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AN Al'P8ECIATJON

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AN APPRECIATION OF SUKHOTHAI ART

ProFessor SiIpa Bhirasri

PUBLISHED BY

THE FINE ARTS DEPARTMENT


BANGKOK, T HAILAND
R.E. 2516

14

n. A. 2552

Professor SiJpa Bhirasri

(6. FerocO was born in Florence.


Italy, and graduated from the Royal Academy of Art of
Florence.
He entered the Thai Government service
(Fine Arts Department) in 1924. He has to his credit a
multitude of outstanding works chiefly in bronze such
as the statue of King Yodfah at the Memorial Bridge
and that of King Vajiravudh at Lumpini Park. AB Dean
of the Faculties of Sculpture and Painting. Fine Arts
University. he was the mainstay and livewire of art study
in Thailand. Professor Bhirasri devoted himself for over
thirty years to the study of Thai art and is universally
acknowledged as an authority. He did much to introduce
Thai art to the world by writing extensively and with
insight on the subject and by organizing a warmly received
exhibition of Thai painting, modelling, bronze casting, etc.
in London in 1947. He also initiated the Bankok annual art
,exhibition.

He died in Bangkok on May 14, 1962 at the age of


seventy. In honor of his accomplishments and his service
to Thai art he was awarded the Knight Grand Cross
(First Class) of the Most Noble Order of the Crown of
Thailand, and the Dushdi Mala medal. Professor Bhirasri
will always retain an honored place in the affections of his
many students. and his friends in Thailand.

First

13~1

&11.55
1111...3

Edition 1962

Second Edition 1968


Third

Edition 1973

C>~

Printed by K.r"na Pre Mr. P. Tipayanetr.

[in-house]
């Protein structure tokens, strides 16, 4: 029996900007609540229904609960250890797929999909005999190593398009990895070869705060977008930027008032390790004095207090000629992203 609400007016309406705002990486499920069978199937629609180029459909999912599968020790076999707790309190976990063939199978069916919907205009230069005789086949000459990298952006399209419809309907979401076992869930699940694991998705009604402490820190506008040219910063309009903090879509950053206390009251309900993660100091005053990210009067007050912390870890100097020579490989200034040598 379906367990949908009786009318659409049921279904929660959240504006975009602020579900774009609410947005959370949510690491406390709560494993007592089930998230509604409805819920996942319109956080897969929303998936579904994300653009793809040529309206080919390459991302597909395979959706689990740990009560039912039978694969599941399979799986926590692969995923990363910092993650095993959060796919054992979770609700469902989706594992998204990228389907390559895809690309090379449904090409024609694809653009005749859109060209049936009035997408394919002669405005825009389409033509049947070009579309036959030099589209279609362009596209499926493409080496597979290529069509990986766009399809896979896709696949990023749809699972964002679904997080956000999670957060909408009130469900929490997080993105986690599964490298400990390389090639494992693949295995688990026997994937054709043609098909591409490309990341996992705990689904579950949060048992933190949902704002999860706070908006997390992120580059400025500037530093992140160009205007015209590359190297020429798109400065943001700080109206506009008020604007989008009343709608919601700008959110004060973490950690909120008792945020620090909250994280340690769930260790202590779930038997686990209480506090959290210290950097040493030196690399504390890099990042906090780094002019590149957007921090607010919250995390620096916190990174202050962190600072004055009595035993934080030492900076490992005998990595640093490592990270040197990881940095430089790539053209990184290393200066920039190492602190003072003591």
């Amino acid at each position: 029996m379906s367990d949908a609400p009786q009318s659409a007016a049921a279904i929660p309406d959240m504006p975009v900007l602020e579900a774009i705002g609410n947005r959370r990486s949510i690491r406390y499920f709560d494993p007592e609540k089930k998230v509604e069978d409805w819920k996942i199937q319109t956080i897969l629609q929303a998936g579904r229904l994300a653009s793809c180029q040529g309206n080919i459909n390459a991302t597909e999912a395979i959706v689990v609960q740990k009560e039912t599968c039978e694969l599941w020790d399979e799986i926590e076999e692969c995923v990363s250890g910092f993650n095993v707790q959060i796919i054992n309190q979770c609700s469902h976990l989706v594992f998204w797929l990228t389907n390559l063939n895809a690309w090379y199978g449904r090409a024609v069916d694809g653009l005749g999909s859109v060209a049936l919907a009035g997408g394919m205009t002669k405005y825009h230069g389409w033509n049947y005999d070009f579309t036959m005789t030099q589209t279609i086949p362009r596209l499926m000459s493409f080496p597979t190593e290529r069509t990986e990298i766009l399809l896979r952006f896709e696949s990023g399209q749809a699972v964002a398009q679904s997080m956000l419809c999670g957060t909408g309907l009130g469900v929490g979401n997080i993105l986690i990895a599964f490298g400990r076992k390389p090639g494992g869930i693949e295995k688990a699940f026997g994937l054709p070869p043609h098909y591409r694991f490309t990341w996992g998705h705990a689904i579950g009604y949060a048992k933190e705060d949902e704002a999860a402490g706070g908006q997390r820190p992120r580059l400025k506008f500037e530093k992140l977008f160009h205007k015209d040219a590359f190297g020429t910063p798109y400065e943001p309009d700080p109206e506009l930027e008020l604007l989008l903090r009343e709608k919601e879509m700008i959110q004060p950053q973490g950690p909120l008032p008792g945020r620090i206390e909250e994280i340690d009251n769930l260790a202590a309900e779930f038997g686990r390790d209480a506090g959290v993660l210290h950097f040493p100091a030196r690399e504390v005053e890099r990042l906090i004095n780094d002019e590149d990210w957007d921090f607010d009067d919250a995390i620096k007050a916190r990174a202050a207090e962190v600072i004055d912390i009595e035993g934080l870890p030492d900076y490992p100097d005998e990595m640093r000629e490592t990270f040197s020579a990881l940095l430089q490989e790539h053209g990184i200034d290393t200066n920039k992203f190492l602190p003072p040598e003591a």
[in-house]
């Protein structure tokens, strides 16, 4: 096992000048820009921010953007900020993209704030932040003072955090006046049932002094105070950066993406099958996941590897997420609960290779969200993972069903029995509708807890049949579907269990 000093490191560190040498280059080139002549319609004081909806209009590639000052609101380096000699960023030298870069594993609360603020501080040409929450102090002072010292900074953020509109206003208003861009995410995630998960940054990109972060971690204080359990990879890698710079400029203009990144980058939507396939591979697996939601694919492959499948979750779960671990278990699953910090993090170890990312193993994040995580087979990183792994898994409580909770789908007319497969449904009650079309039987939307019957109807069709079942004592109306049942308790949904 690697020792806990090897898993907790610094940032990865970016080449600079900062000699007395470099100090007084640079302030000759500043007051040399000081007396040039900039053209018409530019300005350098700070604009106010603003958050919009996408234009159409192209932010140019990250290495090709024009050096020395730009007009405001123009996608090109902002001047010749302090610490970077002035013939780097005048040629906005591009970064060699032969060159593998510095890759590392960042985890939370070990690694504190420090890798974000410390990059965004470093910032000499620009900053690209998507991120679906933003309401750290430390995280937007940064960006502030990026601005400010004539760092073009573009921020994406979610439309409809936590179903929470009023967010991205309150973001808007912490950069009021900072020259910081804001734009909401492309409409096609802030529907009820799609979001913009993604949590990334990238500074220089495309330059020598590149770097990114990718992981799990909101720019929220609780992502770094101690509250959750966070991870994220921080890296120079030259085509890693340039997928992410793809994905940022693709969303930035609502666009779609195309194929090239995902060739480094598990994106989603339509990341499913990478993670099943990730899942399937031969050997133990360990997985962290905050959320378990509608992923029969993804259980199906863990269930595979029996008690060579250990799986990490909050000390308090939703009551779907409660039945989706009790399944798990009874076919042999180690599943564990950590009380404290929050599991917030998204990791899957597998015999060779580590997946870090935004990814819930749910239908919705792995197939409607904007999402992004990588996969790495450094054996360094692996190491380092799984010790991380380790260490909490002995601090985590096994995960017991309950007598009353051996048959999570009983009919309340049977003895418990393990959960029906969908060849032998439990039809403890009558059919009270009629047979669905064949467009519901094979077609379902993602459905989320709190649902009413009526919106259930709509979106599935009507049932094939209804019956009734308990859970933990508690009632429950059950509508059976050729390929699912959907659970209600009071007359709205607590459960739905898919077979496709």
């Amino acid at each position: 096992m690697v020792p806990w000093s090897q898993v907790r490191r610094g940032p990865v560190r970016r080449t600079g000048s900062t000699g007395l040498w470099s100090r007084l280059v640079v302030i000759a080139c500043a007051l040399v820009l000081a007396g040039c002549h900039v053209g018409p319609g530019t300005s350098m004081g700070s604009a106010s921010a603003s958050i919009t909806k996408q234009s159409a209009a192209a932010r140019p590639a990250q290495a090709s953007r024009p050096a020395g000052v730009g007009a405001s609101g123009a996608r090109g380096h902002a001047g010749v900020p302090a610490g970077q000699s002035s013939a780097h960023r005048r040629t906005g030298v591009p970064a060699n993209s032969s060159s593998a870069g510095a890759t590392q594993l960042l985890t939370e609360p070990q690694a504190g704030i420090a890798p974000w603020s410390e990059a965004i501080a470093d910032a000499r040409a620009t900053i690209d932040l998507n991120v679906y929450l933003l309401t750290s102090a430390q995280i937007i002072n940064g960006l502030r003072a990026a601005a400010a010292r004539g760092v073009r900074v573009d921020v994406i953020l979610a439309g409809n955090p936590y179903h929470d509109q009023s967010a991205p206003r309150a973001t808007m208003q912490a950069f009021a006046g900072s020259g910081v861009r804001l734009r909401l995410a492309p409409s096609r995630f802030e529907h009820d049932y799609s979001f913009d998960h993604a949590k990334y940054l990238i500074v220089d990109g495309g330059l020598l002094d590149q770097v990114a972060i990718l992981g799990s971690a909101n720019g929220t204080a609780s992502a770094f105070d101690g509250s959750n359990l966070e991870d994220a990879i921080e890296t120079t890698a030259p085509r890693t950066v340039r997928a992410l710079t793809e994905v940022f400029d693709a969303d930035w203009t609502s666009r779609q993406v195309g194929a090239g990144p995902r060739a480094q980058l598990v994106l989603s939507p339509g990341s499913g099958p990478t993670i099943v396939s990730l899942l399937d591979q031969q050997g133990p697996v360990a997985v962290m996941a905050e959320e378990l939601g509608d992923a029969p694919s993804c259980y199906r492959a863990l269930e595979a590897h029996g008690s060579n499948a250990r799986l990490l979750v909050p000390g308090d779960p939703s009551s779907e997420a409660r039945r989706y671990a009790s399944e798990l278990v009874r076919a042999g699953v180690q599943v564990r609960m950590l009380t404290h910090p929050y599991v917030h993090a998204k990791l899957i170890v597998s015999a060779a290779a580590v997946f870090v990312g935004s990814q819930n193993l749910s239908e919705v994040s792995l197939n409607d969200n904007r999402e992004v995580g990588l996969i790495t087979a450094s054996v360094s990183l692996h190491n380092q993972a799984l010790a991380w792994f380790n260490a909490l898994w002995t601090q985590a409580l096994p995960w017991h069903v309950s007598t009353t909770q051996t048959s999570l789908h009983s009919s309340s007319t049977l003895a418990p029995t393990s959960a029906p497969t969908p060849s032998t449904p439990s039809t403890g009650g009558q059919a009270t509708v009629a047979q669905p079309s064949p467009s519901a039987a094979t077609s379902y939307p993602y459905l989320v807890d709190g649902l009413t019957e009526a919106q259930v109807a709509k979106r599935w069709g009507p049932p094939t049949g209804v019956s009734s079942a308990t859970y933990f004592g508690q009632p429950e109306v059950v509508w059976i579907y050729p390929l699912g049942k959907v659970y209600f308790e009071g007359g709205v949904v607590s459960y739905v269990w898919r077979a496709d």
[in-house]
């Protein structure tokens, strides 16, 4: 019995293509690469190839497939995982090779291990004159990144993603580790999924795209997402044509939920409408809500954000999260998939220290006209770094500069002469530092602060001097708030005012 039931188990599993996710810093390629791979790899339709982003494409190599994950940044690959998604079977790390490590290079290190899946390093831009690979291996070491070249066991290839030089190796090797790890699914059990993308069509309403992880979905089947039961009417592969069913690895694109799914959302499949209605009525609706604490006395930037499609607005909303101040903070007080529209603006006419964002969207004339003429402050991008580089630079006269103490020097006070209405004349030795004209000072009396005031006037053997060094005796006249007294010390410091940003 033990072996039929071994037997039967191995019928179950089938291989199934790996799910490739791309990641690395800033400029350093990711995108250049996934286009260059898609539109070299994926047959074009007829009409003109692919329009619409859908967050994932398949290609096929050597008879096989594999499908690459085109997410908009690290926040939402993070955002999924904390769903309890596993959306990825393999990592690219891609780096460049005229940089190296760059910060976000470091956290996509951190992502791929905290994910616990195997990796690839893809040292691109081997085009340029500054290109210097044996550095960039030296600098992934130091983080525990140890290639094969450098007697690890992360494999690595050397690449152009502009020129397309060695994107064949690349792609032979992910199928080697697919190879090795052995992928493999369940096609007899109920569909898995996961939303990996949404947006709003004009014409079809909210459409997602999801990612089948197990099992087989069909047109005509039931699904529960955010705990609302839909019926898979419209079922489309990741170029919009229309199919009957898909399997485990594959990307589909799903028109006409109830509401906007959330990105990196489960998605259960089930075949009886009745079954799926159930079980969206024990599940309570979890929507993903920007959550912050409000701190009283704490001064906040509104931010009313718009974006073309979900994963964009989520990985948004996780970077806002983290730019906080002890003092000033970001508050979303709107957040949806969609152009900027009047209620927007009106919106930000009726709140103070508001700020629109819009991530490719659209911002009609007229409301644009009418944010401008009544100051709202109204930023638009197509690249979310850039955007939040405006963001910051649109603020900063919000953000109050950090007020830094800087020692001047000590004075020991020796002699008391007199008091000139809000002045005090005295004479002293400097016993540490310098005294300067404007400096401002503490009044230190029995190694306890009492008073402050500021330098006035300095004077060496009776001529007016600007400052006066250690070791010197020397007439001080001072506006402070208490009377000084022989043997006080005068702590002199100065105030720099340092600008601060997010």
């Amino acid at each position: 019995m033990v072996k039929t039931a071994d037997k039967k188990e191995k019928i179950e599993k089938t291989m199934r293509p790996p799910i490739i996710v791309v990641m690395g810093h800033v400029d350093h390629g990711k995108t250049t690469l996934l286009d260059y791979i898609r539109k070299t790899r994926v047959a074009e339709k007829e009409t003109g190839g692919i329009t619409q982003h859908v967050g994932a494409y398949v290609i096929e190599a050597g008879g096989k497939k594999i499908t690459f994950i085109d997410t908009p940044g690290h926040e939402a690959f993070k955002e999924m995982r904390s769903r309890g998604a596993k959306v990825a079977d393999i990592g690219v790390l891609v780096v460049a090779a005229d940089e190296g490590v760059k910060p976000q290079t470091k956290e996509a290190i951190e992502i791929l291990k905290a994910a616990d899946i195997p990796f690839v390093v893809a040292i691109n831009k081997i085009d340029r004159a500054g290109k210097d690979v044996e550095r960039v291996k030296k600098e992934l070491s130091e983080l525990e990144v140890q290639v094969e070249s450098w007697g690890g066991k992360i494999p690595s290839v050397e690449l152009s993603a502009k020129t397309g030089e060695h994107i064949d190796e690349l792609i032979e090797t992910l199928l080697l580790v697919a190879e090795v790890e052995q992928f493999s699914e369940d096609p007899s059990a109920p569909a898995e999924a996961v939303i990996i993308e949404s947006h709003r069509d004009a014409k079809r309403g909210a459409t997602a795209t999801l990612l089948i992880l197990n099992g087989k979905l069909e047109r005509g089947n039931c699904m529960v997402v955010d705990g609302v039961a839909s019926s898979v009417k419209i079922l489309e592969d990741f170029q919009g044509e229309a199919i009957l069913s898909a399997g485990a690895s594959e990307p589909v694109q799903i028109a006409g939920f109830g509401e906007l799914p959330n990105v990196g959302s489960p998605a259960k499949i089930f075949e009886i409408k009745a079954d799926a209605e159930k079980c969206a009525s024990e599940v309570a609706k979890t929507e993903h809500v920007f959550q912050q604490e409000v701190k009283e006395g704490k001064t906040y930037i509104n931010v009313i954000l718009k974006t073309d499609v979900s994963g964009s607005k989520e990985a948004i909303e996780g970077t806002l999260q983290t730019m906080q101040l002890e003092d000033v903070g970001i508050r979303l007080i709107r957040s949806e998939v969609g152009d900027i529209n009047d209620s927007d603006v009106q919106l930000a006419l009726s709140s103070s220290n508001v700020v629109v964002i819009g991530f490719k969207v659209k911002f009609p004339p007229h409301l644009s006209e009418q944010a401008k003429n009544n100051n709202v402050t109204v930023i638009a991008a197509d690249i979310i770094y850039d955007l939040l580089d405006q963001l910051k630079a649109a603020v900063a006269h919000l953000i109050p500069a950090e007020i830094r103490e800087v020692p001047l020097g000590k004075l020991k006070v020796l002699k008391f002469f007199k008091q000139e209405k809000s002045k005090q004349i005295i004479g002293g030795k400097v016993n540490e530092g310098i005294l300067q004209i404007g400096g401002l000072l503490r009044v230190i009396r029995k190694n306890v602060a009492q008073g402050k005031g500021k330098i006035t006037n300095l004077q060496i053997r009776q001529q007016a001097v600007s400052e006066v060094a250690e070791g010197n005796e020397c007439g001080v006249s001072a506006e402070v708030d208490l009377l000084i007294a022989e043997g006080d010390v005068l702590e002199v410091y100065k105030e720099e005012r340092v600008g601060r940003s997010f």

Publi8h~r.

AN APPRECIATION OF SUKHOTHAI ART


Every important civilization bas a golden age
when material, intellectual and spiritual progress simul
taneously reach a high level. The Sukhothai period was
the golden age of Thailand and the determining factors
were national independence and religion. No free people
of the past have been ethically united without a common
belief; for the Thai this belief was, as it is now, that of
Hinayana Buddhism. It was this doctrine of the Buddha
which met their spiritual needs and which they chose
over the Mahayana Buddhism and Hinduism of the
previous Khmer rulers.

If one understands that the Thai embraced Hina


yana Buddhism because they felt the doctrine of this
doctrine in their own hearts, one may better understand
their greatest artistic creation, the Sukhothai image of
the Lord Buddha. Over a period of two thousand years
in the Buddhist countries of India, Ceylon, Indochina,
Indonesia, Thailand, Burma, Japan and Tibet millions
of Buddhist images have been made in any material that
can be moulded or carved. It is an immense production
of many different styles, yet one will find that very few
of these statues represent an individual interpretation
of the figure of the Teacher. As a rule, the image is a
translation of a classic and honored specimen. The
creation of a new style is possible only under special
circumstances such as those prevailing in Sukhothai.
In any image representing a super-human or divine
figure there should be a sensitively balanced relation
ship between the anato;nical forms and the sculptor's
subtle modelling to rpveal the inward quality which
IiTOUses our aesthetic and emotional feeling.
~3-

It is possihle, of course, that one may be inspired


by a statue of poor proportions and crude workmanship